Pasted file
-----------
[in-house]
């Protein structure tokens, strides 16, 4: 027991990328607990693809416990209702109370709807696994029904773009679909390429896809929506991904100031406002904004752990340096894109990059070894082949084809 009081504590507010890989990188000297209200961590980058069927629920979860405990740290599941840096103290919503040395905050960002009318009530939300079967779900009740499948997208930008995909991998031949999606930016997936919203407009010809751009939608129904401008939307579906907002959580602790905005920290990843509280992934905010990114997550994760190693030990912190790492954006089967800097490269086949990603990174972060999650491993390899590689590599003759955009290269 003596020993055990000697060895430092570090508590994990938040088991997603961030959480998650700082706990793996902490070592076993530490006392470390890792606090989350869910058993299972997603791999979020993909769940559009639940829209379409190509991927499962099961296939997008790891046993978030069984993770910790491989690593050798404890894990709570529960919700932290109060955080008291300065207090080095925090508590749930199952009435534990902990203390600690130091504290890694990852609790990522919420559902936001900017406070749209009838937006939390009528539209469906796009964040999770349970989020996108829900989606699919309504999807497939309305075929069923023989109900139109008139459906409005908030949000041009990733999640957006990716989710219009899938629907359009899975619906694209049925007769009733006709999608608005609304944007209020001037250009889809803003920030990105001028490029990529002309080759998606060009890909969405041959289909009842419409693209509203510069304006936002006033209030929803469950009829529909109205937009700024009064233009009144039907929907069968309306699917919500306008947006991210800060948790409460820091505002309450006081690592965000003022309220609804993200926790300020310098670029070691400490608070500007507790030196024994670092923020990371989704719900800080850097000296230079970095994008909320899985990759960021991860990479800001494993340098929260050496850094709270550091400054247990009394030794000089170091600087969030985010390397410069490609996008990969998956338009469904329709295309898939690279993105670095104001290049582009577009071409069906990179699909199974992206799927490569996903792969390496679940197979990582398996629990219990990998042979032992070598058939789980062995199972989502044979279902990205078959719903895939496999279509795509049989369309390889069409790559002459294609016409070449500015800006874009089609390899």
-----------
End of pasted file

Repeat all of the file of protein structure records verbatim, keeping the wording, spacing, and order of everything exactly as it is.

[in-house]
């Protein structure tokens, strides 16, 4: 027991990328607990693809416990209702109370709807696994029904773009679909390429896809929506991904100031406002904004752990340096894109990059070894082949084809 009081504590507010890989990188000297209200961590980058069927629920979860405990740290599941840096103290919503040395905050960002009318009530939300079967779900009740499948997208930008995909991998031949999606930016997936919203407009010809751009939608129904401008939307579906907002959580602790905005920290990843509280992934905010990114997550994760190693030990912190790492954006089967800097490269086949990603990174972060999650491993390899590689590599003759955009290269 003596020993055990000697060895430092570090508590994990938040088991997603961030959480998650700082706990793996902490070592076993530490006392470390890792606090989350869910058993299972997603791999979020993909769940559009639940829209379409190509991927499962099961296939997008790891046993978030069984993770910790491989690593050798404890894990709570529960919700932290109060955080008291300065207090080095925090508590749930199952009435534990902990203390600690130091504290890694990852609790990522919420559902936001900017406070749209009838937006939390009528539209469906796009964040999770349970989020996108829900989606699919309504999807497939309305075929069923023989109900139109008139459906409005908030949000041009990733999640957006990716989710219009899938629907359009899975619906694209049925007769009733006709999608608005609304944007209020001037250009889809803003920030990105001028490029990529002309080759998606060009890909969405041959289909009842419409693209509203510069304006936002006033209030929803469950009829529909109205937009700024009064233009009144039907929907069968309306699917919500306008947006991210800060948790409460820091505002309450006081690592965000003022309220609804993200926790300020310098670029070691400490608070500007507790030196024994670092923020990371989704719900800080850097000296230079970095994008909320899985990759960021991860990479800001494993340098929260050496850094709270550091400054247990009394030794000089170091600087969030985010390397410069490609996008990969998956338009469904329709295309898939690279993105670095104001290049582009577009071409069906990179699909199974992206799927490569996903792969390496679940197979990582398996629990219990990998042979032992070598058939789980062995199972989502044979279902990205078959719903895939496999279509795509049989369309390889069409790559002459294609016409070449500015800006874009089609390899």